In November 1994, a standard respiratory symptom questionnaire—that is, the modified Japanese version of ATS-DLD-78-C17—was sent to all the subjects through their schools, to be completed by parents or guardians. We requested that incomplete questionnaires be completed. Children who had two or more episodes of wheeze accompanied with dyspnoea in the past and who had asthmatic attacks or the need for any medical treatment for asthma in the previous 2 years, as reported in the questionnaires, were considered to have “asthma.” Children who had two or more wheezing episodes in the previous 2 years without a history of asthma were considered to have wheeze. In cases where any family member smoked in the presence of the child, the child was considered to have exposure to ETS.

Blood samples were collected from 1037 children between November 1994 and January 1995, after questionnaires and written consent had been returned from their parents. Blood samples collected in the morning were centrifuged on the same day; after total serum IgE concentrations were measured, the serum specimens were stored at −80°C. Subjects whose serum hyaluronate concentrations were assayed for this study consisted of all children who had either asthma or wheeze (65 and 50 subjects, respectively) among the original population (1037 children), and 115 control children without asthma or wheeze. Those controls were matched for sex, school grade, and school, and were selected from the non-symptomatic children (922 subjects). Children who had either fever or cold symptoms on the sampling and the previous days were excluded.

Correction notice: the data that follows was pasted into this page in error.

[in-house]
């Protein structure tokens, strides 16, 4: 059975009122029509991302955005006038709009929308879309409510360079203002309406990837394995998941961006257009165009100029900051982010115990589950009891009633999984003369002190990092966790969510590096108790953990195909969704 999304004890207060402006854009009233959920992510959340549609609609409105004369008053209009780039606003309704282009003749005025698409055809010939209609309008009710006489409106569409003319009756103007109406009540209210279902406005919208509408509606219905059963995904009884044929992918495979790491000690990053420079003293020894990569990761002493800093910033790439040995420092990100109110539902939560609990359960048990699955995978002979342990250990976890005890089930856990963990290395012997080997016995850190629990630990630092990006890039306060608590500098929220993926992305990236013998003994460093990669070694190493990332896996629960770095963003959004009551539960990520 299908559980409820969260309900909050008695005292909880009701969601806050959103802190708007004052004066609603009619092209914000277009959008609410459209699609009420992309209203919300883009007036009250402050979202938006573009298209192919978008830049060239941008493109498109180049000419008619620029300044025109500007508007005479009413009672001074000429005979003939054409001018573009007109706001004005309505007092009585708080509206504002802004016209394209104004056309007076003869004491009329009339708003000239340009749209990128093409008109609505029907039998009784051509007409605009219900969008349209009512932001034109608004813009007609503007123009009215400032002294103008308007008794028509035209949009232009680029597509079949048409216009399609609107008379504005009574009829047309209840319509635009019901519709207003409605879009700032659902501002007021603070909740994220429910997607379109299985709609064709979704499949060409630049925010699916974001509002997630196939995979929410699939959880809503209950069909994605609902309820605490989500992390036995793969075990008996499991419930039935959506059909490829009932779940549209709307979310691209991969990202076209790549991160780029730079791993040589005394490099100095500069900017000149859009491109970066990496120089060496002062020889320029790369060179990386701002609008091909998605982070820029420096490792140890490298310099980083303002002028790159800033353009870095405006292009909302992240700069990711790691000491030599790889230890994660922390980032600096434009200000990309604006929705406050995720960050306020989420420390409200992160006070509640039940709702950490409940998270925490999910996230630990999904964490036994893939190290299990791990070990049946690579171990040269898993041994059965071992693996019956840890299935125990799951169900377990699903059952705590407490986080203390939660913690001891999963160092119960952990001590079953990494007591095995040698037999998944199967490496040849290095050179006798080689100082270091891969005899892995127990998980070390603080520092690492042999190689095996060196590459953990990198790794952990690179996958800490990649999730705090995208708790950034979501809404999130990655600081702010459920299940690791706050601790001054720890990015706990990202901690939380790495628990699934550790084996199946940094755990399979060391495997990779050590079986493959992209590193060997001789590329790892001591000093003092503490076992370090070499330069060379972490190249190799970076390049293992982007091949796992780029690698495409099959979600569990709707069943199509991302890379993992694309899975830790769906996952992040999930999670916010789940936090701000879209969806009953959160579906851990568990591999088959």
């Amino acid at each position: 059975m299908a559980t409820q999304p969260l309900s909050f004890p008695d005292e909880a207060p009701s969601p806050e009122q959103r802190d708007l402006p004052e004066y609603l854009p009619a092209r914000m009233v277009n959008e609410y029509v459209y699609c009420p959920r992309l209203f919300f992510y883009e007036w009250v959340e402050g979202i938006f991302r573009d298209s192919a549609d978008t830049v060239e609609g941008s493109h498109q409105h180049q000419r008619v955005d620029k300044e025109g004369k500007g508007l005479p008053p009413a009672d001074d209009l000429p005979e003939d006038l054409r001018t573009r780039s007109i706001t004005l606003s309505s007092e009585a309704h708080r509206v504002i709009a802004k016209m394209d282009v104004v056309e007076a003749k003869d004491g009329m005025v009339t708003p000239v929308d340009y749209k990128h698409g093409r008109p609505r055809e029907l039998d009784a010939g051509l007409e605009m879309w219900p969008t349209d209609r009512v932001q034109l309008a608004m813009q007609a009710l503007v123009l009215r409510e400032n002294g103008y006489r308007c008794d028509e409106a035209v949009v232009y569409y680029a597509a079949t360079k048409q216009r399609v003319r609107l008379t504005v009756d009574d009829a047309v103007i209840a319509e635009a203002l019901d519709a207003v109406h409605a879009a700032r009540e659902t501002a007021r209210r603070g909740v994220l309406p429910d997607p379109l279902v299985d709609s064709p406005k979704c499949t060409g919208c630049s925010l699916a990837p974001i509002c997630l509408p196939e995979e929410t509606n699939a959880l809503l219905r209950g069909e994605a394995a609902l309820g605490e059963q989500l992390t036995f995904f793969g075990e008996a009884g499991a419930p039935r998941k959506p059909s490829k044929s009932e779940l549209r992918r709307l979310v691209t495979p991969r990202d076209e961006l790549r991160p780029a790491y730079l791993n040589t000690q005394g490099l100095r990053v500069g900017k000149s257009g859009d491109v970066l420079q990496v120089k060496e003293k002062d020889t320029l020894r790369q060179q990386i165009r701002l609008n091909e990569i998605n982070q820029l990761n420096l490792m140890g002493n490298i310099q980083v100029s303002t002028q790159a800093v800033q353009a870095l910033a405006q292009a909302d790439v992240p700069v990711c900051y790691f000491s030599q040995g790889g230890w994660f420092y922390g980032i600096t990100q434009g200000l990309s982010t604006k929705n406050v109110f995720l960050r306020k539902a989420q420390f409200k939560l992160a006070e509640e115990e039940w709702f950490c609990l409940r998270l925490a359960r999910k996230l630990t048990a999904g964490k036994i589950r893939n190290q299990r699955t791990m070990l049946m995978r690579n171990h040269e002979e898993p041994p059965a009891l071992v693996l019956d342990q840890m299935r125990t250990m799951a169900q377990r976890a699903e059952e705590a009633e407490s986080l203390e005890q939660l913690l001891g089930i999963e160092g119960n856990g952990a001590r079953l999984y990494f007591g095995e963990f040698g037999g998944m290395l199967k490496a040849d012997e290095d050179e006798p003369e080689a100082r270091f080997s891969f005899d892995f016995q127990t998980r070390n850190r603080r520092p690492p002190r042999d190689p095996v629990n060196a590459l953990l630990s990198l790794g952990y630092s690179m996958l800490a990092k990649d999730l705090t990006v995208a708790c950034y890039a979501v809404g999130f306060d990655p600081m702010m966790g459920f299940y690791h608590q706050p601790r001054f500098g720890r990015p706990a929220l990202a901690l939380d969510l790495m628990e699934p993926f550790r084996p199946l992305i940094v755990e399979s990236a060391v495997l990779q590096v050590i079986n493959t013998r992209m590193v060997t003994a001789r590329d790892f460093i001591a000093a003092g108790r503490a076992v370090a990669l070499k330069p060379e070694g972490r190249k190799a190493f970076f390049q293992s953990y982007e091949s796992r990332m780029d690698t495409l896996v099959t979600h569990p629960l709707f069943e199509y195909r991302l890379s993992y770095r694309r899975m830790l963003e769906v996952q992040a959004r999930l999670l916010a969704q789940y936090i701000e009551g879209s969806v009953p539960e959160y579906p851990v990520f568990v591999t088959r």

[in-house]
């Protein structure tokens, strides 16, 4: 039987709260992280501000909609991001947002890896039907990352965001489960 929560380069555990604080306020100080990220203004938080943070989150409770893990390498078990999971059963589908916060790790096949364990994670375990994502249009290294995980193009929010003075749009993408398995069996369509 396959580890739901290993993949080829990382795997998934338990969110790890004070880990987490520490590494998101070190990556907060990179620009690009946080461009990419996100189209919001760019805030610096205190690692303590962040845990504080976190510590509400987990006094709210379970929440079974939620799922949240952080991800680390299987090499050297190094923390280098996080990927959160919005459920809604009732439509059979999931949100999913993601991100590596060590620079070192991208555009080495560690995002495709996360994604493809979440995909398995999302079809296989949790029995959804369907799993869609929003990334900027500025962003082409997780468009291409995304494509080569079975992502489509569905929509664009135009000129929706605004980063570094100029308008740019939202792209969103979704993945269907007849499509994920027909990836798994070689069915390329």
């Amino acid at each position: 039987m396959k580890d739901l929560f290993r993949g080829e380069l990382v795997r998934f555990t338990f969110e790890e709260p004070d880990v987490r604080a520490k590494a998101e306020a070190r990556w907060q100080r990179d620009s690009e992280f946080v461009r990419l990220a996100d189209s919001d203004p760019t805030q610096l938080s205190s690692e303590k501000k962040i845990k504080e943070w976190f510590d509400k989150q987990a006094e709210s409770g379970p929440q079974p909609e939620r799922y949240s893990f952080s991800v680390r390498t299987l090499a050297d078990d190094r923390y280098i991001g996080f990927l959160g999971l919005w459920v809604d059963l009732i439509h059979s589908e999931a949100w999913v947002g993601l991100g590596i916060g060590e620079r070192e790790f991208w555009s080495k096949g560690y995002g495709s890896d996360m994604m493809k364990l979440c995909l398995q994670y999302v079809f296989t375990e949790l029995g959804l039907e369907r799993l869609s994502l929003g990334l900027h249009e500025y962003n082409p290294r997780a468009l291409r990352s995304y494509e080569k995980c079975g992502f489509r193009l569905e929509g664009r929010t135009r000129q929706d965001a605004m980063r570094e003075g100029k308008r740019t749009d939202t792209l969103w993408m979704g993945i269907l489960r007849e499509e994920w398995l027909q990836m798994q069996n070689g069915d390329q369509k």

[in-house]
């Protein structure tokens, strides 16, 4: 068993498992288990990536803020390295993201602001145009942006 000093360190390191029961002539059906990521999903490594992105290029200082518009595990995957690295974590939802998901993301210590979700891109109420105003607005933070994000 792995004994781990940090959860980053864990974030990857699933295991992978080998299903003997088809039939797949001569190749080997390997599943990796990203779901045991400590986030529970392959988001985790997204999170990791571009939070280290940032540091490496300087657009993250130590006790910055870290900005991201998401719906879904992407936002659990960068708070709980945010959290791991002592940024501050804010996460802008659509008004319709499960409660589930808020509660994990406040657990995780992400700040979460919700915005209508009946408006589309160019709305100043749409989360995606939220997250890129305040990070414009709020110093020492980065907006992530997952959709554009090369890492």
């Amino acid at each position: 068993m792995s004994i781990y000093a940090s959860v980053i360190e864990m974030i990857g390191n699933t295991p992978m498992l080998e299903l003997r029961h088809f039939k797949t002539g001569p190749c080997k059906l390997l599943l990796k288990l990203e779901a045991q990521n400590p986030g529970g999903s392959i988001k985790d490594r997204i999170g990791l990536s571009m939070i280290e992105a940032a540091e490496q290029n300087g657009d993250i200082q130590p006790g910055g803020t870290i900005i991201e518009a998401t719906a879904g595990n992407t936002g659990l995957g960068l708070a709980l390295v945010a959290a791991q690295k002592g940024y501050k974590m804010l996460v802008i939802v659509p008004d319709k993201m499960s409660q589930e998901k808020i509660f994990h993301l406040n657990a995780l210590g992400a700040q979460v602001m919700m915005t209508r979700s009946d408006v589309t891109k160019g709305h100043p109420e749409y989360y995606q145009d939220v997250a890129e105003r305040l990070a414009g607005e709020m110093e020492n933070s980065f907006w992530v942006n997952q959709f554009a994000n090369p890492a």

The concentration of total serum IgE was measured with a radioimmunosorbent test and hyaluronate concentrations were measured with a sandwich binding protein assay kit (Chugai Pharmaceutical, Tokyo, Japan).12

Data analysis

As the serum concentrations of hyaluronate were roughly log normally distributed, logarithms of the measurements were used for analysis. The results were expressed as geometric means and 95% confidence intervals, which were compared for sex, school grade, asthma or wheeze, serum IgE concentrations, exposure to ETS, and study community.

To analyze the relation between serum IgE, a marker for atopic predisposition, and serum hyaluronate, concentrations of hyaluronate were compared between children with serum IgE concentrations of 250 IU/ml or above and those with concentrations below 250 IU/ml, as described in a previous report.15 The geometric means of hyaluronate concentrations were adjusted for sex, school grade, asthma or wheeze, serum IgE concentrations, exposure to ETS, and study community using the general linear model. Significance of the difference of hyaluronate concentrations between the study communities was evaluated by Tukey's method. Also, trends in their alterations relative to the degree of air pollution in those communities were evaluated with a linear model that included concentrations of air pollutants (scored 1–4) as an independent variable.